The only way to save oneself from the pervasive spores that carry the parasitic Skinner threat is to regularly take drugs such as omeprazole, designed to relieve heartburn, in order to suppress the growth of the creatures that reside within the bodies of all survivors. Such pharmaceutical suppression of a parasitic organism reminded me of computer game I played on the Amiga as a child called Dark Seed (1992), in which the playable character has the embryo of an alien creature implanted within his skull by beings from a darker dimension than our own, the gestation of which can only be delayed through frequently taking aspirin. In both the game and Williams's novel, this generates a sense of being tainted and violated, a feeling of revulsion and alienation that is extremely effective in sustaining a sensation of doom and ever present threat.

Towards the end of the novel, the narrative focuses on the hope offered by a raft that is rumoured to be under construction off the coast of Kent. As an exodus from London commences, Jane reluctantly gives up his vigil at his former home, where he hoped that if Stanley survived he might return and join them in their search for a new world. However, their plans are threatened by the alien intelligence of the Skinners. A large force encircle London in an effort to entrap the survivors, while a few enter the safe zones in order to stalk their prey; once a Skinner has your scent they will hunt you implacably for as long as they live. Jane must battle through these adversities, encumbered by his increasingly tenuous grasp on reality, in order to stand a chance of fleeing the United Kingdom to a dubious safety. The final section revolves around an escalating violence between humans and Skinners, with a touching ending that resolves Jane's quest to be reunited with Stanley, whilst retaining the sense of hopelessness that has persisted throughout the novel.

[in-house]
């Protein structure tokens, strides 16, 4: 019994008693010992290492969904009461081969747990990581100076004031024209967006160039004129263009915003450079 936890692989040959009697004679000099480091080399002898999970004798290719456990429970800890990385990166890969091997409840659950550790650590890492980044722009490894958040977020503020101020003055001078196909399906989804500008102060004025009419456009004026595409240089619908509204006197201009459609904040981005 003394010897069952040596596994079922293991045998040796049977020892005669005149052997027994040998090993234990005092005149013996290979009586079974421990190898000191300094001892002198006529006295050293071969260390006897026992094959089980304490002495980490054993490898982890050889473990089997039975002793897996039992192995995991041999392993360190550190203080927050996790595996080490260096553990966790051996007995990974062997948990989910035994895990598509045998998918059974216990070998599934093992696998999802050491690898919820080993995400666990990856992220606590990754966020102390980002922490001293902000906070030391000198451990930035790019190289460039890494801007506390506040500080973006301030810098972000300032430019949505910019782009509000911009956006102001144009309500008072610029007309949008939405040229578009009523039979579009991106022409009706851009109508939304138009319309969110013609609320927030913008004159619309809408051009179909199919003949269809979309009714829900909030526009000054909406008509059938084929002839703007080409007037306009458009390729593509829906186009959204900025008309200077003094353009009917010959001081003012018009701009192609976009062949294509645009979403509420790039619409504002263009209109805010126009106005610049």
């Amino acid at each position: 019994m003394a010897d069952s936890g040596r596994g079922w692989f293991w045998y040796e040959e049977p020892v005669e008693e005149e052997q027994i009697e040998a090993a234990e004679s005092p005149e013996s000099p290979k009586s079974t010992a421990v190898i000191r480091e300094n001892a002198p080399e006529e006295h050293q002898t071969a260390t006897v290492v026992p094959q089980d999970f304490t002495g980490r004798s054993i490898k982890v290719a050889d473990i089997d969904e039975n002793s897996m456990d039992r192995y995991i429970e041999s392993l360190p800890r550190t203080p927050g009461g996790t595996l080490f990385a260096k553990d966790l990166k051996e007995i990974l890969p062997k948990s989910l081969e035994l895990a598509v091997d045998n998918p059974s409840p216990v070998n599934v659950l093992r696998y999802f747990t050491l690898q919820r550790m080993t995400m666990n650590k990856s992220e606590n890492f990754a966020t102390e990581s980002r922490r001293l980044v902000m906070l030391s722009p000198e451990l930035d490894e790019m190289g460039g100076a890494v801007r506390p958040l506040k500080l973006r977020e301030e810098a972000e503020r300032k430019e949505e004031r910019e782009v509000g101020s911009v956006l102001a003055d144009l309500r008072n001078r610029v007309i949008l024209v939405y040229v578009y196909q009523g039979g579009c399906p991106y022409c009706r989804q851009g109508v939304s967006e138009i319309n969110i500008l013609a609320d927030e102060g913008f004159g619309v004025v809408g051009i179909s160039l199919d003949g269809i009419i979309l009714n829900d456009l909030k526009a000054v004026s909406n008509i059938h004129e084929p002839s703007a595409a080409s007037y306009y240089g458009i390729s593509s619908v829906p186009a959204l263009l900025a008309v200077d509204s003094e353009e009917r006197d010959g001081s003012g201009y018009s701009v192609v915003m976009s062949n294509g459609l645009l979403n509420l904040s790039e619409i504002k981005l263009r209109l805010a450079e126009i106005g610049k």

One is a significant contribution to an illustrious post-apocalyptic tradition that includes Richard Matheson's I Am Legend (1954), John Wyndham's The Day of the Triffids (1951), Russell Hoban's Riddley Walker (1980), Cormac McCarthy's The Road (2006), and Danny Boyle's 28 Days Later (2002). Whereas there is often a sense of distance between the reader and the devastated world of the protagonist in post-apocalyptic narratives, Williams grabs you by the hair and forces you to stare at the more grisly elements of this mortally wounded world. As a result One packs an enormous emotional punch. In short, One is an absolute triumph: a novel that shows that literary horror still holds enormous potential to move and challenge its readership.

David is an English Literature graduate from Liverpool who has returned to his home city for an MA in Science Fiction Studies. He has also reviewed for the Interzone website.

David McWilliam is a PhD student at Lancaster University, under the supervision of Dr. Catherine Spooner and Dr. Lee Horsley. His thesis looks at representations of folk devils in contemporary American culture and how they interrogate discourses of monstrosity about extreme criminal deviance. David is a critic of contemporary genre fiction whose reviews have appeared in Vector, Foundation and the Interzone website. Alongside Glyn Morgan, he is the co-founder of Twisted Tales, which runs a series of events that bring great horror fiction to the attention of a wider audience. He is the editor of Nightmare Visions, a reviews section of the Twisted Tales blog that promotes the best of 21st Century horror cinema. He is currently working on interviews with top contemporary horror authors for a proposed series to be published on the Gothic Imagination website (the first of which, with Sarah Pinborough, can be viewed here).